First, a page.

BREAKING NEWS

Now Reading:

UK parliament backs bill to force internet porn viewers to register their age


world news

UK parliament backs bill to force internet porn viewers to register their age

The UK’s House of Commons this week passed a bill that, among its tenets, obliges internet users seeking to view free online pornographic videos to verify their age before being played.

MPs in the House of Commons this week passed the “Digital Economy Bill”: http://www.publications.parliament.uk/pa/bills/lbill/2016-2017/0080/17080.pdf, bringing the bill one step closer to becoming law.

The bill, sponsored by conservative MP John Whittingdale, contains measures that will improve access to high-speed broadband internet services, protect intellectual property and outlines rules governing data-sharing.

The measure also calls for the transfer to the BBC of the management and cost of free TV licences for people older than 75 years.

But part of the bill also targets online pornography and will force pornographic websites to put in place age verification checks on videos so as to prevent children from gaining access to pornographic content.

If the bill becomes law, persons under the age of 18 will not be able to view pornographic videos and requires those 18 and older to sign up to an age-verification programme to have their ages authenticated.

According to the bill, financial penalties may be imposed on those seen to be breaking, or attempting to circumvent, this age verification requirement.

Whittingdale has been an outspoken critic of online pornography and has in recent years pressured social media websites like Twitter to self-regulate in order to prevent children from accessing pornographic materials.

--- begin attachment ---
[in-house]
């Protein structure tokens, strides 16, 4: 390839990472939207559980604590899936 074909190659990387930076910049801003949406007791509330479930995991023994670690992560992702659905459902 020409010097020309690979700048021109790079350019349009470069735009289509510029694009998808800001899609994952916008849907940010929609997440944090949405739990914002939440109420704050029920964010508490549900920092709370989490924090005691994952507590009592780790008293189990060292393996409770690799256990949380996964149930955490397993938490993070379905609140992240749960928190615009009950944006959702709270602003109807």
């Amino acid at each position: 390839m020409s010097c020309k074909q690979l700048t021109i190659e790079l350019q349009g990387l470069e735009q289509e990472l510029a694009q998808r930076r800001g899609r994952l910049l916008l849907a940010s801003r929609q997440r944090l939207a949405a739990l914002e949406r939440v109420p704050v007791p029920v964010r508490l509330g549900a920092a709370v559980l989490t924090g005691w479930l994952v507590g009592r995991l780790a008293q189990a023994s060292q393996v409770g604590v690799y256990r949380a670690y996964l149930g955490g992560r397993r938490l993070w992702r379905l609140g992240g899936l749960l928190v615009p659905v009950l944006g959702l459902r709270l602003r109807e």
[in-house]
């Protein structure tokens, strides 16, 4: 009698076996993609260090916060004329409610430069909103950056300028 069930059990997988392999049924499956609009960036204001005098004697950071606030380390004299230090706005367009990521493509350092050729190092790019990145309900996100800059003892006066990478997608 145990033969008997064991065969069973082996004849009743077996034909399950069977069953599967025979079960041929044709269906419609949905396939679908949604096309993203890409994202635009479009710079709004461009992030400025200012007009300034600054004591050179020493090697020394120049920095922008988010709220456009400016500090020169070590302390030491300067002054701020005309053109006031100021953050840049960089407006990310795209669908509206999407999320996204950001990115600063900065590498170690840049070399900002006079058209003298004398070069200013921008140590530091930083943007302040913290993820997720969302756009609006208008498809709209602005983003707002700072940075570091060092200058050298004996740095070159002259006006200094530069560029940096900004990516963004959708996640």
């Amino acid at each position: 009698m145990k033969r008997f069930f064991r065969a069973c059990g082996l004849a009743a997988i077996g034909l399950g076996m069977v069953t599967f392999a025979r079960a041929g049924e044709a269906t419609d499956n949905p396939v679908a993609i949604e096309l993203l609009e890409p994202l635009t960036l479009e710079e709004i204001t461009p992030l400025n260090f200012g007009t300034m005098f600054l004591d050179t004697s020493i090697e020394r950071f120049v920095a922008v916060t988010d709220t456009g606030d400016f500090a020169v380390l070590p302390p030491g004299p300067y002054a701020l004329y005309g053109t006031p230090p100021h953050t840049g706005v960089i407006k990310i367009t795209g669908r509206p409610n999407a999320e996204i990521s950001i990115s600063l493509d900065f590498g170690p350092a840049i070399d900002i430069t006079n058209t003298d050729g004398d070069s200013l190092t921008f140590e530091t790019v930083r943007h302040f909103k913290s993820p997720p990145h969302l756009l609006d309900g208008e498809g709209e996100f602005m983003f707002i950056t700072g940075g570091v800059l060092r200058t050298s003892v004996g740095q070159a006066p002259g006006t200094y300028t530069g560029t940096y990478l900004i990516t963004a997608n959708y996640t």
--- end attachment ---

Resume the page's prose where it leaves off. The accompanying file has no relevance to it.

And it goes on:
The UK’s Minister of Culture, Matt Hancock, said the proposed Digital Economy Bill will create one of the most robust internet protection measures regarding online pornography, but he admitted the bill is “not a utopia”. It does not, for instance, cover websites like Twitter onto which users can publish images and videos themselves.

“There is a difference between websites that provide commercial pornography and platforms on which others can upload images, and getting this right among that second group is much harder than around the first group,” Hancock said. “And so what we are proposing to do is to put forward this bill to deal with the large swathe of the problem and to get this working properly.”

Those websites that do not adhere to the rule will be blocked, a provision that the Internet Services Providers’ Association (ISPA) argues the government has not properly thought enough about.

“The government previously said web blocking is a policy that is ‘disproportionate’, that technical measures can be easily circumvented and legal content could be blocked my mistake, so we are concerned and disappointed it has gone down this path,” said the ISPA in a statement. “This change in direction has been agreed without any consultation, with no assessment of costs nor is there any certainty that it will comply with judicial rulings on interference with fundamental rights.”

Even Whittingdale, the bill’s original author, is unconvinced the law will properly address the issue of young children accessing sexually explicit material through social media.

“One of the main ways in which young people are now exposed to pornography is through social media such as Twitter, and I do not really see that the bill will do anything to stop that happening,” Whittingdale told the BBC.

The Digital Economy Bill was introduced on Tuesday to the House of Lords where it will be debated on Dec. 13. If approved by the House of Lords, the bill will receive royal ascent, formally making the proposed bill a law.

Next Article

world news

No more AIDS by 2030?